What is Cyber Security?
Few years back, words like hacking, phishing emails, malware, virus, breach, data loss, bank account theft were IT terminology and not known or understood by common people.
But CFOs would agree… Last 2 years have made these words known, understood and dreaded by people all over the world.
Leaders all over the world are struggling to fight this virtual pandemic and its prevention/cure is Cybersecurity.
Cybersecurity is the body of technologies, processes, practices and people designed to protect networks, devices, programs, and data from attack, damage, or unauthorized access. Cybersecurity may also be referred to as information technology
security.To sum up its definition in 3 words, Cybersecurity is: Confidentiality (C), Integrity (I), Availability (A)
Do we need it?
The Answer to this question lies within your organization.
It depends on many factors like organizational risk appetite, size, budgets, threat model, potential liabilities, etc.
Sticking to our usual MO – its best to be on the side of caution. According to one study, 66% of SMBs would not survive a data breach on their own. Also, the cybercrime industry (yes, it’s an industry) has never been more profitable and impact of security breaches is not only monetary but involves reputation loss, legal issues, loss of IP, etc.
What are the Stats/Gurus saying about Cyber Crime industry to understand
the need better?
What are the Key Drivers for Cybersecurity Projects?
•Increasing Digitalisation of businesses especially by movement towards Saas, Paas, Iaas cloud models, IoT, social media, mobile thus increasing the threat landscape.
•Evolving threat landscape involving ransomware, malware, etc.
• Increase in cybersecurity awareness.
•Demand from Board/Management.
•Apprehensions around implications of various data privacy laws like GDPR and India Data Privacy Law ( when it will come into effect).
•Third party requirements like customers, partners.
What are the Key Challenges?
•Lack of C-Suite buy-in view security projects in larger perspective than any other IT project.
• Lack of aligning and integration of cybersecurity projects as part of main organizational goals.
• Very low cybersecurity budgets.
• Lack of skilled cybersecurity resources.
• Lack of user awareness and ownership for cybersecurity projects.
What Questions CFO should ask CISO?
As CFO, your go-to sources about cyber risk are typically the CISO or the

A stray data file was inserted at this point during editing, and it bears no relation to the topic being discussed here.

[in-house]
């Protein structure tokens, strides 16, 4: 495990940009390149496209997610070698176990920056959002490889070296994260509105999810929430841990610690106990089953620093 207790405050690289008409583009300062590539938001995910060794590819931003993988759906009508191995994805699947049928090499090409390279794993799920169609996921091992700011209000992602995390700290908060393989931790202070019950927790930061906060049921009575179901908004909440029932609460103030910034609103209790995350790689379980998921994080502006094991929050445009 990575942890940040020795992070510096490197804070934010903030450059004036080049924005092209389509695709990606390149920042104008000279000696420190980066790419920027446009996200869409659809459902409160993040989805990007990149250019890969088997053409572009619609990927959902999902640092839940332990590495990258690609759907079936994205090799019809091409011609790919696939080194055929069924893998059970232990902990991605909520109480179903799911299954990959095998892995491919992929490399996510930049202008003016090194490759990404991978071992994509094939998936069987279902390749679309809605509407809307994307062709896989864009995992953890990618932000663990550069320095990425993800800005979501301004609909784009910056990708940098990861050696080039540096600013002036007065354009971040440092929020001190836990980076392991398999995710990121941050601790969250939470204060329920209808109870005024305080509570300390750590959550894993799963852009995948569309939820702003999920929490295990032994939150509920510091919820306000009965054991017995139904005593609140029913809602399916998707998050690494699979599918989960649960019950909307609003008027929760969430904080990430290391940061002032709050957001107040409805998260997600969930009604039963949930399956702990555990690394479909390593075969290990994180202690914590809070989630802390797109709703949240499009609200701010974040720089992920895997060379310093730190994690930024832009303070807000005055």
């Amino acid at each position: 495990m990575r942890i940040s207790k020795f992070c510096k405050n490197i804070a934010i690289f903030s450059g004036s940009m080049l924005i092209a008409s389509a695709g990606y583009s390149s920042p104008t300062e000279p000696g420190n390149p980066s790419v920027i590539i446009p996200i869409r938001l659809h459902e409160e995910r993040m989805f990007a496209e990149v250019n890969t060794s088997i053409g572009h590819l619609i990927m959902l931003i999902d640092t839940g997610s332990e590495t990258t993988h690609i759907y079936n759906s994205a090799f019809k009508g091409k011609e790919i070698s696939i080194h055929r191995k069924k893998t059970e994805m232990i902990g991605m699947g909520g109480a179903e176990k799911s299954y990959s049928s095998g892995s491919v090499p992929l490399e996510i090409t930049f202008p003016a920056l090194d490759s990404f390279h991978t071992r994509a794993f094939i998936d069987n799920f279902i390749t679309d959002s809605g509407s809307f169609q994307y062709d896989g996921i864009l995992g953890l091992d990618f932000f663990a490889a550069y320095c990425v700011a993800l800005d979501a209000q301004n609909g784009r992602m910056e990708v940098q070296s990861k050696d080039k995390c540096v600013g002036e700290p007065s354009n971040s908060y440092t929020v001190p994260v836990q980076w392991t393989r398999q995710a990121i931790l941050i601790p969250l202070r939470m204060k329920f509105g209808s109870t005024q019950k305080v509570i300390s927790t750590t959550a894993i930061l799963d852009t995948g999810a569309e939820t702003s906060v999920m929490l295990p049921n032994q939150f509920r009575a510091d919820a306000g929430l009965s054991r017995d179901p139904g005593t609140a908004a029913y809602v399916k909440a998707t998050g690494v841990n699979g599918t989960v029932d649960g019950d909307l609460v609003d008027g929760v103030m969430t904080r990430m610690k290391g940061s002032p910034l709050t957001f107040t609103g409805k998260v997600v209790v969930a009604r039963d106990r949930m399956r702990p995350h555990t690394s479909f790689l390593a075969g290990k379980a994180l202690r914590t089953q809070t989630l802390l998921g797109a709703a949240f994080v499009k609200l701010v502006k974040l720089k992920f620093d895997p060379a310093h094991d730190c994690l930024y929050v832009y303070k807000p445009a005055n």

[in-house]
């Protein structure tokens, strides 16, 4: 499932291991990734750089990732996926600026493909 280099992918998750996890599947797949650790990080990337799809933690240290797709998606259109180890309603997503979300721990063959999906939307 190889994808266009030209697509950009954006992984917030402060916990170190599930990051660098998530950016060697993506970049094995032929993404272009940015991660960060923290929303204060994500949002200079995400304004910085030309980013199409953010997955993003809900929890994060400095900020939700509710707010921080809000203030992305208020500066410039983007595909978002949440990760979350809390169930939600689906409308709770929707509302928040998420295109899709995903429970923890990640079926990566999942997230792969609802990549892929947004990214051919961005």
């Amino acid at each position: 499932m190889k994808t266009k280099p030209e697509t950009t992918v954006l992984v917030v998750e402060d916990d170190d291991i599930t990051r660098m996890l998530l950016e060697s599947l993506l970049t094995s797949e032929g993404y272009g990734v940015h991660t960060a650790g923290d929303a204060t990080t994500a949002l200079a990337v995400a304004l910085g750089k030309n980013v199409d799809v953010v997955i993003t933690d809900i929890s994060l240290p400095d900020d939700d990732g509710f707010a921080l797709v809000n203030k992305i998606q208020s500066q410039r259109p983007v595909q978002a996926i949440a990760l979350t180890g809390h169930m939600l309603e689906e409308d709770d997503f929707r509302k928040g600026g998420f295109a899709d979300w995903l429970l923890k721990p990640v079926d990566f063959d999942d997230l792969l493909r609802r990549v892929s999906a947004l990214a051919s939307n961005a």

chief risk officer (CRO) and in some cases the CIO The following questions
can inform the dialogue:
• How do we identify our critical assets, associated risks, and vulnerabilities?
• Do we have a well-tested incident response and communication plan?
• Do we track what information is leaving our organization and where it is going?
• How do we know who’s really logging into our network, and from where?
• Can we limit the information we voluntarily make available to a cyber adversary?
• Do our security controls cover the entire company, including subsidiaries and affiliates? (Most often the answer will be no.)
Can CFOs mitigate risk and protect the Business
There are steps you can take to reduce the threat of a cyber-attack. In fact, the following actions can guide CFOs in instituting an enterprise-wide cybersecurity plan:
• Propose for an appointment of CISO if not already available in your organisation and place it at the right position in the Org Chart where it provides him/her accountability, accessibility, responsibility and support from key stakeholders.
• Be a key player in developing an incident response plan. An effective incident response plan should:
o Identify specific risk owners and contacts within the organization.
o Have clear decision-making guidelines and associated actions.
o Be usable, and not overly complex.
o Be tested regularly (at least once per quarter).
o Include all data loss incident types (i.e., not only intrusions).
• Outline how to help customers (including guidance, resources, etc.).
• Participate in cybersecurity training with your C-suite; collaboration and practice are key
elements of cyber resilience.
• Partner with the rest of the C-suite to ensure you agree on your organization’s crown jewels– what needs to be protected at all costs.
• Identify finance’s role in cybersecurity. Work with your CIO and the business leaders to see how finance can help create the necessary culture of security and privacy. Organizations can enhance their security stance by valuing cybersecurity and the protection of privacy and viewing. Remember: “Security begins with me.”
• Partner with your Chief Information Security Officer to understand the financial needs of the security team – including the need for staff training and professional development, not just technology solutions.
• Evaluate the effect of a cyber crisis on all parts of the business – this helps you limit your
exposure and make good decisions about protecting your crown jewels
• Review the cybersecurity budget. Many times, security budgets take a backseat to other IT or business priorities, resulting in companies being unprepared to deal with risks and attacks. An annual review of cybersecurity budgets is recommended.
• Require regular reports on security risks. These reports should be from senior management and detail privacy and security risks, based not on project status but on specific risk indicators.
• Determine your insurance needs, know your insurance policy, and whether it makes sense to pursue filing an insurance claim depending on the incident.
• Anticipate providing protection services to those affected by the incident.
• Fulfil your fiduciary duties throughout the incident response.
• Plan for shareholder, vendor, and investor communications and data management.